To make the penstroke, start where the green line begins, and follow the direction of the arrow, lifting the pentip off where the arrow ends. You will notice the characters have different widths along the penstroke. This is achieved by pushing the pen down for heavy thick lines, and withdrawing the pen-tip away from the paper where the line goes narrower. In calligraphy, the art lies in varying the pressure of the pen-tip against the paper together with proportionality of the character, achieving dynamic and aesthetic penstrokes.
You will notice that the character in 31 and 32 are the same. The dot can be written both ways, depending on the type of instrument used. Number 31 often occurs when using a brushpen, where the tip goes back slightly over the already made mark, lifting off the paper. For all intents and purposes, 32 is okay.
In calligraphy, the art lies in varying the pressure of the pen-tip against the paper, achieving dynamic and aesthetic.
Recognising these basic stroke types enables you to count how many strokes there are in each character since each and every character will be composed by a set of these. These are found across the Chinese-Japanese-Korean (so called CJK) spectrum.
Knowing how many strokes a character has enables one to lookup in character dictionaries according the one of many systems. Some dictionaries use stroke count and the initial stoke type. In the KangXi dictionary, a set of 214 index glyphs (sometimes known as "radicals") are used to categorise characters accordeing to one of these radicals and then by the remaining number of strokes. It enables the user to look up characters even though they do not know the pronunciation of the character. This is a very useful system, and has been adopted outside of China, with some modifications. Due to the fact that it is independent of the character's actual sound value or "reading", dialects of CJK languages can use stroke count with the radicals system very successfully.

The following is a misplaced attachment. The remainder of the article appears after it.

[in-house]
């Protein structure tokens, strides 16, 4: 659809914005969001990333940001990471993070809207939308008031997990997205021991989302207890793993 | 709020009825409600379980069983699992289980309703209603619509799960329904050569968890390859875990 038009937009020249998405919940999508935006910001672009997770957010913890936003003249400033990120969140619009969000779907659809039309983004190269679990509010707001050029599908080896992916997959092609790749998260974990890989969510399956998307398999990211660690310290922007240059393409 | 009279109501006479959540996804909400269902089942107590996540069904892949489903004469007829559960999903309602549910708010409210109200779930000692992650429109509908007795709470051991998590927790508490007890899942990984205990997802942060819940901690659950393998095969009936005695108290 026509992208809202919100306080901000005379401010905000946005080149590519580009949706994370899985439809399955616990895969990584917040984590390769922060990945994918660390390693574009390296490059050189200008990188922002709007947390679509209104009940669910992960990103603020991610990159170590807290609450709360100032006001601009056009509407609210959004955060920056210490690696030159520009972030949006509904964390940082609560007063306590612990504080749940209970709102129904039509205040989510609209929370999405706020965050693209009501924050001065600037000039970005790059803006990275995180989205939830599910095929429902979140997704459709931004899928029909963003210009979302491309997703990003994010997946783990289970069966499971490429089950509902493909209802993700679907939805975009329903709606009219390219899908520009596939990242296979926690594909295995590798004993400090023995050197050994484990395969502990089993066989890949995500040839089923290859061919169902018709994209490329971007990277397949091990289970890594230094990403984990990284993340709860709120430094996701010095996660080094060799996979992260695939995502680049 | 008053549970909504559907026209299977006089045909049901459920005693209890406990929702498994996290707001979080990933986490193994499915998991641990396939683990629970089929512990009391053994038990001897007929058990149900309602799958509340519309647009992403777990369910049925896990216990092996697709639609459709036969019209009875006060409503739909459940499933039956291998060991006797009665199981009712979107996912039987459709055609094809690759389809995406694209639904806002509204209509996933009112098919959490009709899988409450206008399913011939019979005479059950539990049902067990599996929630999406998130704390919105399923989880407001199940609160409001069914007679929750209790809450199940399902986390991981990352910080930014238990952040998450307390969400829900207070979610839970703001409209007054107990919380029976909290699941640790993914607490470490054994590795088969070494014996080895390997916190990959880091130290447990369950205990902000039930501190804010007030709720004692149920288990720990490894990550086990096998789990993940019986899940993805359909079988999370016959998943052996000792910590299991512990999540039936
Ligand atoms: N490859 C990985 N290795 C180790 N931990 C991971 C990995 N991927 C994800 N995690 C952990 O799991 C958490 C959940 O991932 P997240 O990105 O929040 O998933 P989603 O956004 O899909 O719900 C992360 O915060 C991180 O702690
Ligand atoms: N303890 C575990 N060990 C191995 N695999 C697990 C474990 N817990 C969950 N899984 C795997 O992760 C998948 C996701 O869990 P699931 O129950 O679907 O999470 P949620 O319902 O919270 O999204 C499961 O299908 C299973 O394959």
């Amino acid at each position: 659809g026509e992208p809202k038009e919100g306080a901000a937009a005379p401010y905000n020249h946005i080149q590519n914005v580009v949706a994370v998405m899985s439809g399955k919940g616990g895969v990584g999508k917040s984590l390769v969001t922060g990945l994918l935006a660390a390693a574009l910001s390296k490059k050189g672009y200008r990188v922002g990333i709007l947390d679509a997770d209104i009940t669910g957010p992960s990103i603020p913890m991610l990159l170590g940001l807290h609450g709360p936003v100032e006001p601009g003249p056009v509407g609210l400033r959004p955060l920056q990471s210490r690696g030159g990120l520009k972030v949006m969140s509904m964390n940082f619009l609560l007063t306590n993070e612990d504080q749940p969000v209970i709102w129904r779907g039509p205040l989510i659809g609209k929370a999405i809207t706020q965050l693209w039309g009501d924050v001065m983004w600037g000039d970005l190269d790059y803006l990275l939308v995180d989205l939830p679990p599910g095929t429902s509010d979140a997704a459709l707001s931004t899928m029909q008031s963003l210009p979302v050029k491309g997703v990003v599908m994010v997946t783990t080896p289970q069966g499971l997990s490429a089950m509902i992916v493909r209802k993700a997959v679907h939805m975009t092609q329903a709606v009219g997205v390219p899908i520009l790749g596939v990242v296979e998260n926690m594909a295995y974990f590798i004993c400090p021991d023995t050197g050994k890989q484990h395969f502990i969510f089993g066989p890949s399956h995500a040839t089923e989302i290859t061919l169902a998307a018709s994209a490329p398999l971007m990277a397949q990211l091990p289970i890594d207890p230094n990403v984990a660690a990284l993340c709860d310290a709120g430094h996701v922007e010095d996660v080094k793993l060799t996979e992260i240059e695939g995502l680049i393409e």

|From top to bottom|
|From left to right|
|Horizontal before vertical|
|Backstroke before forewardstroke|
|First (three sided) enclosure, then filling|
|Square enclosure top first, next filling, last seal|
|Middle stroke, then left portion, then right portion|
Given the above seven general principles, there are of course times when it is not clear which part of the character to write.
The backstroke written last
The major horizontal written last
Right uppermost dot written last
Inside dot written last
Top first, next inner contents, lower container written last
Left side wrapper first, then upper right contents written last
Below, we have a few examples of characters and the stroke order for writing them.
The gradual composition of the characters also serve to show another aspect of writing CJK characters. That is, you have to have a mental image of what you are going to write first, and start at an appropriate place, so that the character when completed is level, roughly the same in size and proportion to the others on the same line.
The grid can also be further subdivided, usually to 9 or 16 squares, and used as guides for learners of calligraphy.
© Dylan W.H.Sung 1996-onwards
You can email me on anything you find here!